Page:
In terms of former would be Yoky. I started working with her as an undergrad creating the mechanical design for a robotic finger. She encouraged me to not become an academic and go into industry. In terms of current faculty it would be Howie Choset. At the time Howie was teaching pretty much the only CMU undergrad robotics class. He encouraged us to be very hands on and take a “learn by doing” approach. His class was difficult and enormously time intensive, but it taught us how to build things. Ideas are easy to come up with, but taking those ideas and accomplishing them is the hard part.
What do you remember most about your time at CMU?
My time working with Howie in my undergrad robotics class. We would spend very late nights and weekends building lego robots to navigate mazes and all kinds of things I’d never done before. Being able to apply skills in terms of mechanical design, writing software and how to wire the robots and sensors taught me how to design a system as opposed to one part. These are skills that I used at Apple and still use now.
What was your single most embarrassing moment at CMU and what did you learn from it?
My master’s year I was taking a project based computer architecture class with Babak Falsafi. It was the hardest graduate class and you’re supposed to spend the entire semester working on the project. On the last day you present the poster to everyone. My team and I were spending very little time on it throughout the semester and basically had to do it all the night before. It was quite embarrassing because it was pretty obvious we had phoned it in for the project. This reminds me a lot about how important it is to plan ahead and have milestones along the way. You can’t do things last minute. Sometimes you get by, but the results always show for themselves. I work very hard today to make sure that never happens again.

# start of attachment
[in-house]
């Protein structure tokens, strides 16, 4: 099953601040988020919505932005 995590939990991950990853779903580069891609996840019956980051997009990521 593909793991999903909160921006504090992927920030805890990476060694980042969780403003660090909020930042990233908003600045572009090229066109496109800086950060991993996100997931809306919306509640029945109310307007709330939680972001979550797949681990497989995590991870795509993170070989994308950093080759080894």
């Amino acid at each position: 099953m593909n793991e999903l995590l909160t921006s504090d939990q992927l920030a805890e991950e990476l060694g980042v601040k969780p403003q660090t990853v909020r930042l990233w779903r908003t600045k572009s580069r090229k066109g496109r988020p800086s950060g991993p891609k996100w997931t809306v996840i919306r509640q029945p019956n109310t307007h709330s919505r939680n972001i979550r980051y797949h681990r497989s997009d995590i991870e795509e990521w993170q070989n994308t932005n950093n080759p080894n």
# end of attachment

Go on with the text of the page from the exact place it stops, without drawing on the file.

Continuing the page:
Describe one thing you think an aspiring student entrepreneur should take advantage of while still at CMU.
Two things –
The Seeds That Federal Money Can Plant
Duolingo, founded in 2011 by Luis von Ahn (CS’03,’05, faculty) and Severin Hacker (CS’09,’12), is a perfect example of university research funded by government grants leading to successful commercialization according to the New York Times. Duolingo, a free language learning website and crowd-sourced text translation platform, recently raised a $15 million series B round led by NEA with participation from Union Square Ventures. Read more
NoWait Raises $2MM
NoWait, founded by Robb Myer (TPR’06), raised $2 million series a round led by Birchmere Ventures with participation from Sand Hill Angels. NoWait is a mobile waitlist management app. Read more
CMU Undergrad Finalist for Entrepreneur of the Year
Neil Soni (CIT’13), founder of CollegeZen, is a finalist for Entrepreneur Magazine's College Entrepreneur of the Year competition. CollegeZen is a web app that makes the college search and admissions process more fun and cost-effective. Read more
Platypus Develops Robot for Environmental Monitoring
Platypus, a robotics company, developed an autonomous boat that could be used for environmental monitoring. The team, six robotics faculty members, is working on commercializing their research. Read more
From Science Lab to Startup
Neon Labs, founded by Sophie Lebrecht (post-doctoral researcher) and Michael J. Tarr (faculty), will help companies market themselves by finding the most visually pleasing images through the use of algorithms. Neon Labs started as Sophie’s post-doctoral work and became a startup after being accepted into I-corps. Read more
With entrepreneurship at Carnegie Mellon University, contact Amanda Fox, assistant director of the Don Jones Center.